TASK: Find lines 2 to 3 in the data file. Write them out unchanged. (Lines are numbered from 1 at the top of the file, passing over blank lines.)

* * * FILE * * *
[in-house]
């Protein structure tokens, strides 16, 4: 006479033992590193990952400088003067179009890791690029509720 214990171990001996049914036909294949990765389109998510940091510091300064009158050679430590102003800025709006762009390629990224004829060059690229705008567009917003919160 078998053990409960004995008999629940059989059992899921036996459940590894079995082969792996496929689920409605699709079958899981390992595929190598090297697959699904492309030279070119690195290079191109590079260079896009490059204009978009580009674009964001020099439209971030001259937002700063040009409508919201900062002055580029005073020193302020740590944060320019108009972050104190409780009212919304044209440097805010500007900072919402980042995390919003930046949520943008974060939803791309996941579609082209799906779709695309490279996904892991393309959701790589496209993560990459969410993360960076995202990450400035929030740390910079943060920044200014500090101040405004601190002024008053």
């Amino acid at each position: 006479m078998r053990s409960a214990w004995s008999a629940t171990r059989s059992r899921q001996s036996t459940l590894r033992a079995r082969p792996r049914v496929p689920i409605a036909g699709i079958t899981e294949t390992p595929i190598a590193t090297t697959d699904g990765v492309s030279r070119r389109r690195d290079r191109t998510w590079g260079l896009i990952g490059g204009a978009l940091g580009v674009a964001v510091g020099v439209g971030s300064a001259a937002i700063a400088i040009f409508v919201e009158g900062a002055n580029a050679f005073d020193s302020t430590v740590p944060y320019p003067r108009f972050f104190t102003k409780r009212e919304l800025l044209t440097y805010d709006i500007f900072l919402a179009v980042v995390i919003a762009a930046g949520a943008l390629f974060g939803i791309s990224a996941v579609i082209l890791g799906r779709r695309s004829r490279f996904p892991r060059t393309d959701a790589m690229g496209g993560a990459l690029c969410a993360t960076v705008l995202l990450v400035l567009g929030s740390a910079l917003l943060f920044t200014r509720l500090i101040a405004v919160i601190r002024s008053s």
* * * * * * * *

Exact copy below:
């Protein structure tokens, strides 16, 4: 006479033992590193990952400088003067179009890791690029509720 214990171990001996049914036909294949990765389109998510940091510091300064009158050679430590102003800025709006762009390629990224004829060059690229705008567009917003919160 078998053990409960004995008999629940059989059992899921036996459940590894079995082969792996496929689920409605699709079958899981390992595929190598090297697959699904492309030279070119690195290079191109590079260079896009490059204009978009580009674009964001020099439209971030001259937002700063040009409508919201900062002055580029005073020193302020740590944060320019108009972050104190409780009212919304044209440097805010500007900072919402980042995390919003930046949520943008974060939803791309996941579609082209799906779709695309490279996904892991393309959701790589496209993560990459969410993360960076995202990450400035929030740390910079943060920044200014500090101040405004601190002024008053």
């Amino acid at each position: 006479m078998r053990s409960a214990w004995s008999a629940t171990r059989s059992r899921q001996s036996t459940l590894r033992a079995r082969p792996r049914v496929p689920i409605a036909g699709i079958t899981e294949t390992p595929i190598a590193t090297t697959d699904g990765v492309s030279r070119r389109r690195d290079r191109t998510w590079g260079l896009i990952g490059g204009a978009l940091g580009v674009a964001v510091g020099v439209g971030s300064a001259a937002i700063a400088i040009f409508v919201e009158g900062a002055n580029a050679f005073d020193s302020t430590v740590p944060y320019p003067r108009f972050f104190t102003k409780r009212e919304l800025l044209t440097y805010d709006i500007f900072l919402a179009v980042v995390i919003a762009a930046g949520a943008l390629f974060g939803i791309s990224a996941v579609i082209l890791g799906r779709r695309s004829r490279f996904p892991r060059t393309d959701a790589m690229g496209g993560a990459l690029c969410a993360t960076v705008l995202l990450v400035l567009g929030s740390a910079l917003l943060f920044t200014r509720l500090i101040a405004v919160i601190r002024s008053s």